>> A cooldown time before an failed-path NPC tries to path again is a great
>> idea. Not sure if I will make it configurable or just pick a reasonable
>> default.
>> Right now I expect that most of my pathing time is wasted in
>> re-allocating a new pathfinder object each time an NPC wants to use it.
>> I hope to have just one pathfinder object that all the NPCs on the map
>> can share.
>> I read about some optimizations that are possible by using OPENED/CLOSED
>> values that increment +2 on each new call rather than being constants, so I
>> can just allocate the open/closed status array once per map, and only have
>> to flush it clean once every billion calls.
>> I don't plan on actually trying that one until after I have some
>> profiling tests of some kind set up so I can know how much it helps.
> I think you're looking at the wrong thing. On a large map, when computing
> very short paths, the array allocation time would dominate, but it's going
> to be a negligibly small part of the worst case running time, when there is
> no path.
> Note that the line "status as AStarNodeStatus = AStarNodeStatus.EMPTY"
> causes FB to create a constructor for the type, which slows down redimming
> and deleting the array. With -gen gcc I found that gcc is able to optimise
> it, so the slowdown is only 50%. With -gen gas, the slow down is enormous,
> over 200x slower. Taking 1.5ms on a map with 100k tiles (the max allowed
> map size).
> Without the constructor, the redim only takes 8us on my machine for a 100k
> map (regardless of gen gcc/gas). It could even be sped up more, by reducing
> the size of AStarNode.
> (I also noticed that without the constructor, compiling for x86_64 made
> the redimming 10x-80x slower on my machine, even after I made sure the UDT
> size was the same and if I use gen gcc both ways. It appears to be a libc
> problem: all the time is spent in calloc, but the codepath used on x86_64
> seems to be very slow. Probably it's inappropriate for my CPU; it's using
> some fancy new instructions I've never heard of.)
> (BTW, I would like to switch all releases and nightly builds to gen gcc,
> because the binaries are faster, smaller, and bugs that currently only
> affect -gen gcc will be found faster.
> (Also, the currently Windows nightly builds are huge. The .exes are aronud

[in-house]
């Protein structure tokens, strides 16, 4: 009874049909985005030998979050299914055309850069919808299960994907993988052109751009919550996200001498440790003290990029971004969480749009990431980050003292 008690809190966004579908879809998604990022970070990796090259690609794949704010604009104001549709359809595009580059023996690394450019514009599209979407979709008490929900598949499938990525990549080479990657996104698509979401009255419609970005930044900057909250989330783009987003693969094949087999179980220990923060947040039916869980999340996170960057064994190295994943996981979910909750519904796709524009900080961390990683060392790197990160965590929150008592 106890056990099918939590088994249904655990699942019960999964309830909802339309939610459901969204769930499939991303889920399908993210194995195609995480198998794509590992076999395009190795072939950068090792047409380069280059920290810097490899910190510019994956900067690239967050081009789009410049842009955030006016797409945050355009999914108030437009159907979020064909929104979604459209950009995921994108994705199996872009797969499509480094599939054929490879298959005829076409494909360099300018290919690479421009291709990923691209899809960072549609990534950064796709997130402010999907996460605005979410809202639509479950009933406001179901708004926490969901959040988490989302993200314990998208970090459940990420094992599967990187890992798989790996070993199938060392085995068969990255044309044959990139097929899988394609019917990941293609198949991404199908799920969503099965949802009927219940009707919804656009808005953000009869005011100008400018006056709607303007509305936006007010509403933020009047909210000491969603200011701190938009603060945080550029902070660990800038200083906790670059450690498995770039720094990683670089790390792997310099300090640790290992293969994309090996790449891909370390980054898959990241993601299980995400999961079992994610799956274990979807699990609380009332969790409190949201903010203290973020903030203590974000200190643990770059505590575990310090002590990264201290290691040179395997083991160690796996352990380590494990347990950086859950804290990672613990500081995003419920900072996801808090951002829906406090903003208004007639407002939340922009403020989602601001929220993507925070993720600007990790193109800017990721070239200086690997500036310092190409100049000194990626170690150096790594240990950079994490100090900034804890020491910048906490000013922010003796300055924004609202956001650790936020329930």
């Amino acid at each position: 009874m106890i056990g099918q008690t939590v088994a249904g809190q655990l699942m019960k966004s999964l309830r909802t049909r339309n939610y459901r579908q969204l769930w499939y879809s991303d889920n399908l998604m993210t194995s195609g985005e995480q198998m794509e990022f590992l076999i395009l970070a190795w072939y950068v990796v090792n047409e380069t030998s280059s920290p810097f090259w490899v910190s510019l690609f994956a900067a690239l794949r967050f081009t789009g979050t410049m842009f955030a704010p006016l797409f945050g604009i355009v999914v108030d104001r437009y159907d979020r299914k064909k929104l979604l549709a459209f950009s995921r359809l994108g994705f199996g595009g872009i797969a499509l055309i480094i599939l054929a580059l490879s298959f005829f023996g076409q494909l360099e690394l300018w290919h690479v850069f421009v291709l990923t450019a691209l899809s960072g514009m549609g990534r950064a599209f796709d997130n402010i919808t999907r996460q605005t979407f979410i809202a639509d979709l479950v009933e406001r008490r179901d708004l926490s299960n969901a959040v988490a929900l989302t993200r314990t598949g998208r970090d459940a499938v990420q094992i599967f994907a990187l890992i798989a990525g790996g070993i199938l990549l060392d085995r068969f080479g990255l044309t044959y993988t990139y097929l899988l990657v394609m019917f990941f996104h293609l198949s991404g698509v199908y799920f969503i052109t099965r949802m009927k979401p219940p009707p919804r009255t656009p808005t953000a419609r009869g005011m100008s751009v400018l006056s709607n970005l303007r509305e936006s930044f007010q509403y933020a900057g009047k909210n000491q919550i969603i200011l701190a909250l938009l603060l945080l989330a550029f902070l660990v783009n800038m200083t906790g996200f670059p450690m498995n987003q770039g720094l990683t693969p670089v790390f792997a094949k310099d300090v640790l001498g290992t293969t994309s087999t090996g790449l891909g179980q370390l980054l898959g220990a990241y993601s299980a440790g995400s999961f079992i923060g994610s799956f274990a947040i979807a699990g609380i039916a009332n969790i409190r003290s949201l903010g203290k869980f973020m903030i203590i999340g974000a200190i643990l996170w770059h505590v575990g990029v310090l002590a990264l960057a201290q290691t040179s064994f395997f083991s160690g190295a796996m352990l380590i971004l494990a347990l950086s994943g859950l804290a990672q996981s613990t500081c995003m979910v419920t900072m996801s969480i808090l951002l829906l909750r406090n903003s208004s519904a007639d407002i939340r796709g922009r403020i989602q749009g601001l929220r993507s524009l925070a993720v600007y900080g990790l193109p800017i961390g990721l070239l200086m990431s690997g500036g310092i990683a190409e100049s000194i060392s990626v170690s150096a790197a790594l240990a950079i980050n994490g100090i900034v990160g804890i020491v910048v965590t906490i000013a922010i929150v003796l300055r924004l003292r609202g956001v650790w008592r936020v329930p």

> twice the size that they used to be before switching to the new build
> machine. I haven't looked into why yet.))
> Anyway, looking at the code (haven't profiled), I think the real
> bottlenecks are check_wall_edges, function call overhead including passing
> around AStarNodes, searching for the best node, and v_append and v_remove.
> Of course, the later few will be to blame for all runtime the worst case.
> getnode is called excessively. I never optimised vectors to avoid calling
> realloc every time that the vector is resized. I've been meaning to.
After I get all the behavior correct, then I can start worrying about
performance. I can't remember if I have ever done real profiling on
freebasic code before or not-- but if not, I'll have to learn :)

defaulting to gen gcc builds sounds great.

> Oh, I notice that guess_cost_after_node doesn't work on wrapping maps.

Yep! Making pathing work correctly on wrapping maps is the next thing on my
to-do list.

>>> I notice that how you determine the 'best' node of the openlist is very
>>> inefficient. Instead, you should keep openlist sorted so you can pop off
>>> the end (popping off the front is slow). You can use v_sort to sort the
>>> list, but first you need to define a compare function. See vector.bas for
>>> examples.
>>> Using v_sort on an almost-sorted array is still less efficient than it
>>> could be (linear instead of logarithm time). I have some C code for a
>>> priority queue, so I could add a couple functions for using a vector as a
>>> priority queue, and we can switch to that later.
>> I saw your other reply about v_sort
>> There is another reason I like open-list sorting that is unrelated to
>> performance. I could have my sort-order resolve ties in a well-documented
>> and minimally biased way. Right now I just favor the first closest step
>> found, which has some directional biases based on the fact that I loop
>> north/south/east/west around each next node.
> So how would you break ties?
Well, right now anything with the same manhattan distance is a tie.
I could break ties by comparing distance squared.
That still leaves some true ties, and I would probably break those by
biasing in favor of the direction the NPC is currently facing at the time
of the pathing (unless I think of something better)